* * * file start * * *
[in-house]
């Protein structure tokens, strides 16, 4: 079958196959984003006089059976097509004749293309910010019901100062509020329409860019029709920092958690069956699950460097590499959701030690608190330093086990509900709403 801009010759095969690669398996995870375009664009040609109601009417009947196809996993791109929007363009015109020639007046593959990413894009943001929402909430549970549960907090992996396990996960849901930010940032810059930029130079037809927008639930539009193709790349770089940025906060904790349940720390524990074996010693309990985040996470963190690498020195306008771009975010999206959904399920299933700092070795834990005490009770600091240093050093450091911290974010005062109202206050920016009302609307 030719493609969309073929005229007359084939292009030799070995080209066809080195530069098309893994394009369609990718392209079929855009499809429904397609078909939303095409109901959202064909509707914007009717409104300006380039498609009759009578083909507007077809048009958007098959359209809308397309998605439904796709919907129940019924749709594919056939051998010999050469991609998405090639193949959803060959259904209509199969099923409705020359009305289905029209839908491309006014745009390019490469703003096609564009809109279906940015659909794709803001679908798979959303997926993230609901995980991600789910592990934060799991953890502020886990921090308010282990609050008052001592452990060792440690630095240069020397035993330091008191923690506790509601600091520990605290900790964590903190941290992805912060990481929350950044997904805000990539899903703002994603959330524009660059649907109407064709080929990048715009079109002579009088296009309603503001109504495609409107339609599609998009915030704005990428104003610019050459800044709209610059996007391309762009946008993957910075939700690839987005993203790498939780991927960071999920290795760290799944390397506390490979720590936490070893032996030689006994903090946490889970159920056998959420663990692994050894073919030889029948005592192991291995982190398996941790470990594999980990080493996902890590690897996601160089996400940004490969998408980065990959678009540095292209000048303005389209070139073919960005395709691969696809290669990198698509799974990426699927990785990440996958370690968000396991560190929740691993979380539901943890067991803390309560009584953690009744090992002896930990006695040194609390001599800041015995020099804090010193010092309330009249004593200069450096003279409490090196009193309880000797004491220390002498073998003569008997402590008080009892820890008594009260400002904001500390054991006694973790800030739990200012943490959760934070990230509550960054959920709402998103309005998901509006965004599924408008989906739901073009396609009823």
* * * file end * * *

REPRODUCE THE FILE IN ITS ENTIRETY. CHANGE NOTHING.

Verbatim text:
[in-house]
């Protein structure tokens, strides 16, 4: 079958196959984003006089059976097509004749293309910010019901100062509020329409860019029709920092958690069956699950460097590499959701030690608190330093086990509900709403 801009010759095969690669398996995870375009664009040609109601009417009947196809996993791109929007363009015109020639007046593959990413894009943001929402909430549970549960907090992996396990996960849901930010940032810059930029130079037809927008639930539009193709790349770089940025906060904790349940720390524990074996010693309990985040996470963190690498020195306008771009975010999206959904399920299933700092070795834990005490009770600091240093050093450091911290974010005062109202206050920016009302609307 030719493609969309073929005229007359084939292009030799070995080209066809080195530069098309893994394009369609990718392209079929855009499809429904397609078909939303095409109901959202064909509707914007009717409104300006380039498609009759009578083909507007077809048009958007098959359209809308397309998605439904796709919907129940019924749709594919056939051998010999050469991609998405090639193949959803060959259904209509199969099923409705020359009305289905029209839908491309006014745009390019490469703003096609564009809109279906940015659909794709803001679908798979959303997926993230609901995980991600789910592990934060799991953890502020886990921090308010282990609050008052001592452990060792440690630095240069020397035993330091008191923690506790509601600091520990605290900790964590903190941290992805912060990481929350950044997904805000990539899903703002994603959330524009660059649907109407064709080929990048715009079109002579009088296009309603503001109504495609409107339609599609998009915030704005990428104003610019050459800044709209610059996007391309762009946008993957910075939700690839987005993203790498939780991927960071999920290795760290799944390397506390490979720590936490070893032996030689006994903090946490889970159920056998959420663990692994050894073919030889029948005592192991291995982190398996941790470990594999980990080493996902890590690897996601160089996400940004490969998408980065990959678009540095292209000048303005389209070139073919960005395709691969696809290669990198698509799974990426699927990785990440996958370690968000396991560190929740691993979380539901943890067991803390309560009584953690009744090992002896930990006695040194609390001599800041015995020099804090010193010092309330009249004593200069450096003279409490090196009193309880000797004491220390002498073998003569008997402590008080009892820890008594009260400002904001500390054991006694973790800030739990200012943490959760934070990230509550960054959920709402998103309005998901509006965004599924408008989906739901073009396609009823």